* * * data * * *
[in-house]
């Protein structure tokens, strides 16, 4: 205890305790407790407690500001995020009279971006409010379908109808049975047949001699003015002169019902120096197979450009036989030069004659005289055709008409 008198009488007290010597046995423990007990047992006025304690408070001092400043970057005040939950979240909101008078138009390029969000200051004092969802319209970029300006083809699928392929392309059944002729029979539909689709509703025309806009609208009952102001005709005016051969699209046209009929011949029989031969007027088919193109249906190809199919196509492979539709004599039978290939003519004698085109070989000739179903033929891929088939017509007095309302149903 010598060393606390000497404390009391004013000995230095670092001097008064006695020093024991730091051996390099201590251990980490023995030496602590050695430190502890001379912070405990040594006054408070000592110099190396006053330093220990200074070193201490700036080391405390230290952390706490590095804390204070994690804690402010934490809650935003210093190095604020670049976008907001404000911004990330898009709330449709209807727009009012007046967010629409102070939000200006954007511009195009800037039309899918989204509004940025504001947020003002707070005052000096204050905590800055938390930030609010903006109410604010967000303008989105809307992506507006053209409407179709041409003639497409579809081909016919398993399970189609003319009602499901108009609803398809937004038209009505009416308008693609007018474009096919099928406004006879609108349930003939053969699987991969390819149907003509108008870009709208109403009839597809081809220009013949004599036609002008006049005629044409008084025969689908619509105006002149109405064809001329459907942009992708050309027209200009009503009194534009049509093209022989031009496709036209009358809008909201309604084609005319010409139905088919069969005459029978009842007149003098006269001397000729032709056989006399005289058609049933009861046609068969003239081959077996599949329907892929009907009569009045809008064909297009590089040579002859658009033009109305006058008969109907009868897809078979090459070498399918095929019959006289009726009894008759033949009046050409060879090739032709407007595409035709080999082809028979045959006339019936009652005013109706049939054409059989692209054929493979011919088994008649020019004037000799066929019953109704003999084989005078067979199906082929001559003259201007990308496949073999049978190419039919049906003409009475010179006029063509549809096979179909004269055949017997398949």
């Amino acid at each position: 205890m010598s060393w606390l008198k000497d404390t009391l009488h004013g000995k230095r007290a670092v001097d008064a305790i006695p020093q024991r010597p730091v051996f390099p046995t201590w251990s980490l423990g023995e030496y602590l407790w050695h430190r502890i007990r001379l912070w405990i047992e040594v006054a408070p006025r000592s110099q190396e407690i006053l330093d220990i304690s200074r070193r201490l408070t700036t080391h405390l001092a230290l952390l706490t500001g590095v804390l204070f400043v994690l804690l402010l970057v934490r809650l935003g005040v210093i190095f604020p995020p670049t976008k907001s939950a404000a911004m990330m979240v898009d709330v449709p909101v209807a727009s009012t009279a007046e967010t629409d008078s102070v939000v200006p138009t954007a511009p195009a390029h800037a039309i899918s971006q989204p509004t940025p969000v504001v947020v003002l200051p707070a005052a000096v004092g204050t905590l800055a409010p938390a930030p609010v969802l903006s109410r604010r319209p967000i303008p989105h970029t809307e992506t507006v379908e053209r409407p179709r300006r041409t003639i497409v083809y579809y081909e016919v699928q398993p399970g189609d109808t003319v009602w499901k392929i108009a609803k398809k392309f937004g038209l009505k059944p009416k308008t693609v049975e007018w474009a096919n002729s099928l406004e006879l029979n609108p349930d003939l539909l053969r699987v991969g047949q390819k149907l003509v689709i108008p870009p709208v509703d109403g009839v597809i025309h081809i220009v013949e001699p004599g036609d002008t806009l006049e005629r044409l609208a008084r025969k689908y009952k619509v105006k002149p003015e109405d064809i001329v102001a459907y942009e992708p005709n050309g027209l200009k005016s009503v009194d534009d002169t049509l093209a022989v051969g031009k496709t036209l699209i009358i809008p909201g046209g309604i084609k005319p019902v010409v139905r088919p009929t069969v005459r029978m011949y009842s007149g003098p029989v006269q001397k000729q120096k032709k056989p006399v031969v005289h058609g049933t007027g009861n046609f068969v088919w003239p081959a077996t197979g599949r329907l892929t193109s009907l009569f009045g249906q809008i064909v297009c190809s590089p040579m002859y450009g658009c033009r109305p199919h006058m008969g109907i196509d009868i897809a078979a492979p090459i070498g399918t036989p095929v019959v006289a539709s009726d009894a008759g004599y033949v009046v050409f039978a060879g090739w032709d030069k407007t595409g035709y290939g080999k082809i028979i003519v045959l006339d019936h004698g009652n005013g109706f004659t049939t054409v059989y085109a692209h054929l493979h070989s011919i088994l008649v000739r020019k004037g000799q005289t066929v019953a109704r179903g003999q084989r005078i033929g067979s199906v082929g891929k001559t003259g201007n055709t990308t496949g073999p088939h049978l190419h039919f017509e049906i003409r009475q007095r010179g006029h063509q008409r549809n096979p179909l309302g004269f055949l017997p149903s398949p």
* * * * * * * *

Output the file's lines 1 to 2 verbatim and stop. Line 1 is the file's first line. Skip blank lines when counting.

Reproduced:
[in-house]
């Protein structure tokens, strides 16, 4: 205890305790407790407690500001995020009279971006409010379908109808049975047949001699003015002169019902120096197979450009036989030069004659005289055709008409 008198009488007290010597046995423990007990047992006025304690408070001092400043970057005040939950979240909101008078138009390029969000200051004092969802319209970029300006083809699928392929392309059944002729029979539909689709509703025309806009609208009952102001005709005016051969699209046209009929011949029989031969007027088919193109249906190809199919196509492979539709004599039978290939003519004698085109070989000739179903033929891929088939017509007095309302149903 010598060393606390000497404390009391004013000995230095670092001097008064006695020093024991730091051996390099201590251990980490023995030496602590050695430190502890001379912070405990040594006054408070000592110099190396006053330093220990200074070193201490700036080391405390230290952390706490590095804390204070994690804690402010934490809650935003210093190095604020670049976008907001404000911004990330898009709330449709209807727009009012007046967010629409102070939000200006954007511009195009800037039309899918989204509004940025504001947020003002707070005052000096204050905590800055938390930030609010903006109410604010967000303008989105809307992506507006053209409407179709041409003639497409579809081909016919398993399970189609003319009602499901108009609803398809937004038209009505009416308008693609007018474009096919099928406004006879609108349930003939053969699987991969390819149907003509108008870009709208109403009839597809081809220009013949004599036609002008006049005629044409008084025969689908619509105006002149109405064809001329459907942009992708050309027209200009009503009194534009049509093209022989031009496709036209009358809008909201309604084609005319010409139905088919069969005459029978009842007149003098006269001397000729032709056989006399005289058609049933009861046609068969003239081959077996599949329907892929009907009569009045809008064909297009590089040579002859658009033009109305006058008969109907009868897809078979090459070498399918095929019959006289009726009894008759033949009046050409060879090739032709407007595409035709080999082809028979045959006339019936009652005013109706049939054409059989692209054929493979011919088994008649020019004037000799066929019953109704003999084989005078067979199906082929001559003259201007990308496949073999049978190419039919049906003409009475010179006029063509549809096979179909004269055949017997398949």